Of course, if you want to really dig in and grow your investing know-how, The Complete Finance Training & Investing Bundle is another great resource you can use to take your understanding further. Below, we’ve highlighted some timeless advice from Buffett as well as how this training bundle can help you become a better investor. Read on for details:
When you buy a stock, plan to hold onto it forever
Buying stocks isn’t like purchasing the latest fashion trend. You want to be sure you’re buying something you want 10 years down the line. “Our favourite holding period is forever,” Buffet once said. That’s because the more you buy and trade stocks, the higher your tax returns. Plus, building wealth takes time.
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There’s no easy answer to investing
Look, investing isn’t exactly complicated, but that doesn’t mean it’s simple, either. You don’t have to be a master of economics to be able to effectively invest your money, but you can’t turn to a set of rules to answer every question related to an investment. It’s something that takes time and thought to do right. “You don’t need to be a rocket scientist,” Buffet said. “Investing is not a game where the guy with the 160 IQ beats the guy with the 130 IQ.”
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Understand price versus value
Stock prices aren’t always the best marker to determine the value of a company. For instance, stock prices may drop during financial crises—but that doesn’t mean those companies aren’t worth investing in. After all, we’re thinking long-term here, right? These are often the best moments to buy quality stock. It’s cheaper. “Price is what you pay,” Buffet said. “Value is what you get.”
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Prices subject to change.
Africa’s Biggest Investment Takes Shape Under Islamist Threat – Yahoo Canada Finance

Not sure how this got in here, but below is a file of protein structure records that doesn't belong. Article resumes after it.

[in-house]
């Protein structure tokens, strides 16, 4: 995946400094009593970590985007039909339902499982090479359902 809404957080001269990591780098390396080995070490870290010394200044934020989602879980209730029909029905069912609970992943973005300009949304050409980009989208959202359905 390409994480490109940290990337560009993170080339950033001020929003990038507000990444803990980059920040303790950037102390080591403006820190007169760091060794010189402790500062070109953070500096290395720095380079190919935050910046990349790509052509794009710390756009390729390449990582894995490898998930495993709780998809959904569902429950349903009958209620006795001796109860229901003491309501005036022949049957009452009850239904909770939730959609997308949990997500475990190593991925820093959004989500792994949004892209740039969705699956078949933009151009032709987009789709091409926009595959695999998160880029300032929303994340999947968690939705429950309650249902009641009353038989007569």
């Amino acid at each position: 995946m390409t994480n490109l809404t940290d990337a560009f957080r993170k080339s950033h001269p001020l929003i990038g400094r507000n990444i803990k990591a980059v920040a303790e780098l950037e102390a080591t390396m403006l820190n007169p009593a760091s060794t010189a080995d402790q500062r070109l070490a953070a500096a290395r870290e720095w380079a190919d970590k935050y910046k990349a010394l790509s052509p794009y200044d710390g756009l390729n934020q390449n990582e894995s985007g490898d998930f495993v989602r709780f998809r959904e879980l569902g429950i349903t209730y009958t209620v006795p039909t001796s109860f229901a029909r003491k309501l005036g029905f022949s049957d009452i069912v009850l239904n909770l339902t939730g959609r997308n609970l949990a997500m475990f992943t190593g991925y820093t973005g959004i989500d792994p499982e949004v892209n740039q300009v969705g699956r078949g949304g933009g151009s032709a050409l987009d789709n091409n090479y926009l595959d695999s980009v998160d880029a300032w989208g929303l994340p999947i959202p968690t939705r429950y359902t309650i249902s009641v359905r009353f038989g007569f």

(Bloomberg) — Dozens of soldiers clutching AK-47s and grenade launchers watch over roaring bulldozers on the white sand beach that meets a tropical turquoise sea. They’re guarding Africa’s biggest investment: a $23 billion project to export Mozambique’s natural gas from an area increasingly besieged by an Islamist insurgency.
Companies led by Total SA will pump the gas from wells about 40 kilometers (25 miles) offshore, cool it to temperatures below minus 260 degrees Fahrenheit so that it turns to liquid, then ship it to electricity plants from France to China. The consortium is about to finalize almost $16 billion in project financing — another record for the continent.
“The work is immense,” said Ronan Bescond, the 44-year-old French chemical engineer who Total chose to lead the project after a career of nearly two decades at the company. “The first cargo of LNG must be in 2024. And we are on the right track,” he said to a handful of reporters in a prefabricated room at the site 32 kilometers south of the Rovuma River that marks the border with Tanzania.
The obstacles facing a project that’s expected to transform the impoverished southeast African nation are huge.
To achieve the target of first production for an undertaking worth billions of dollars more than Mozambique’s entire economy, developers need to move thousands of tons of equipment through territory thick with Islamic State-aligned insurgents. At one stage, a Covid-19 outbreak saw the Total site accounting for three in four of the country’s confirmed infections. All this as natural-gas prices plunged to near 25-year lows.
Militants who first pledged allegiance to IS in 2018 have carried out increasingly brazen attacks this year.
Last week, they raided Mocimboa da Praia for a third time, and occupied the town for as long as three days. It’s a crucial supply hub just 60 kilometers south of the project site and the closest port.